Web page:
RISE Seminar 10/2/20: Compiler 2.0: Using Machine Learning to Modernize Compiler Technology, a talk by Saman Amarasinghe of MIT
October 2, 2020
Title: Compiler 2.0: Using Machine Learning to Modernize Compiler Technology
Time and Date: 12-1 PM Pacific, Friday October 2nd, 2020
Talk recording: https://www.youtube.com/watch?v=ICQiirenuLc&list=PLTPaZLQlNIHoxdX5qQ7QTiMIQu2lhY5MF&index=3
Abstract: Modern compilers are still built using technology that existed decades ago. These include basic algorithms and techniques for lexing, parsing, data-flow analysis, data dependence analysis, vectorization, register allocation, instruction selection, and instruction scheduling. It is high time that we modernize our compiler toolchain.
In this talk, I will show the path to the modernization of one important compiler technique — vectorization. Vectorization was first introduced in the era of Cray vector processors during the 1980’s.
In modernizing vectorization, I will first show how to use new techniques that better target modern hardware. While vector supercomputers need large vectors, which are only available by parallelizing loops, modern SIMD instructions efficiently work on short vectors. Thus, in 2000, we introduced Superword Level Parallelism (SLP) based vectorization. SLP finds short vector instructions within basic blocks, and by loop unrolling we can convert vector parallelism to SLP.
Next, I will show how we can take advantage of the power of modern computers for compilation, by using more accurate but expensive techniques to improve SLP vectorization. Due to the hardware resource constraints of the era, like many other compiler optimizations, SLP implementation was a greedy algorithm. In 2018, we introduced goSLP, which uses integer linear programming to find an optimal instruction packing strategy and achieves 7.58% geomean performance improvement over the LLVM’s SLP implementation on SPEC2017fp C/C++ programs.
Finally, I will show how to truly modernize a compiler by automatically learning the necessary components of the compiler with Ithemal and Vemal. The optimality of goSLP is under LLVM’s simple per instruction additive cost model that fits within the Integer programming framework. However, the actual cost of execution in a modern out-of-order, pipelined, superscalar processor is much more complex. Manually building such cost models as well as manually developing compiler optimizations is costly, tedious, error-prone and is hard to keep up with the architectural changes. Ithemal is the first learnt cost model for predicting the throughput of x86 basic blocks. It not only significantly outperforms (more than halves the error) state-of-the-art analytical hand-written tools like llvm-mca, but also is learnt from data requiring minimal human effort. Vemal is a learnt policy for end-to-end vectorization as opposed to tuning heuristics, which outperforms LLVM’s SLP vectorizer. These data-driven techniques can help achieve state-of-the-art results while also reducing the development and maintenance burden of the compiler developer.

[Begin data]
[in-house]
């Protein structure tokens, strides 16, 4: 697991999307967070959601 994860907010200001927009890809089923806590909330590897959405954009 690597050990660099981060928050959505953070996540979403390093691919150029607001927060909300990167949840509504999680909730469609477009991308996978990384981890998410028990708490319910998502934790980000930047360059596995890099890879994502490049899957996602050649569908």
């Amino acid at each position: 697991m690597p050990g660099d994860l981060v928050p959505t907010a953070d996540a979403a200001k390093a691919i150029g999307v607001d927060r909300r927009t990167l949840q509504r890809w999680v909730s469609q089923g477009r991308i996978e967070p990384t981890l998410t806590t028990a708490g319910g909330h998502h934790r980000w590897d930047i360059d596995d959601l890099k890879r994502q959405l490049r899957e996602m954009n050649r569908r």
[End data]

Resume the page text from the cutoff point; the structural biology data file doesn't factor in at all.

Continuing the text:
Bio: Saman P. Amarasinghe is a Professor in the Department of Electrical Engineering and Computer Science at Massachusetts Institute of Technology and a member of its Computer Science and Artificial Intelligence Laboratory (CSAIL) where he leads the Commit compiler group. Under Saman’s guidance, the Commit group developed the StreamIt, StreamJIT, PetaBricks, Halide, Simit, MILK, Cimple, TACO, GraphIt, Tiramisu, BioStream and Seq programming languages and compilers, DynamoRIO dynamic instrumentation system, Superword level parallelism for SIMD vectorization, Program Shepherding to protect programs against external attacks, the OpenTuner extendable autotuner, and the Kendo deterministic execution system. He was the co-leader of the Raw architecture project. Saman was the founder of Determina Corporation, and a co-founder of Lanka Internet Services Ltd., and Venti Technologies Corporation. Saman received his BS in Electrical Engineering and Computer Science from Cornell University in 1988, and his MSEE and Ph.D. from Stanford University in 1990 and 1997, respectively. He is an ACM Fellow.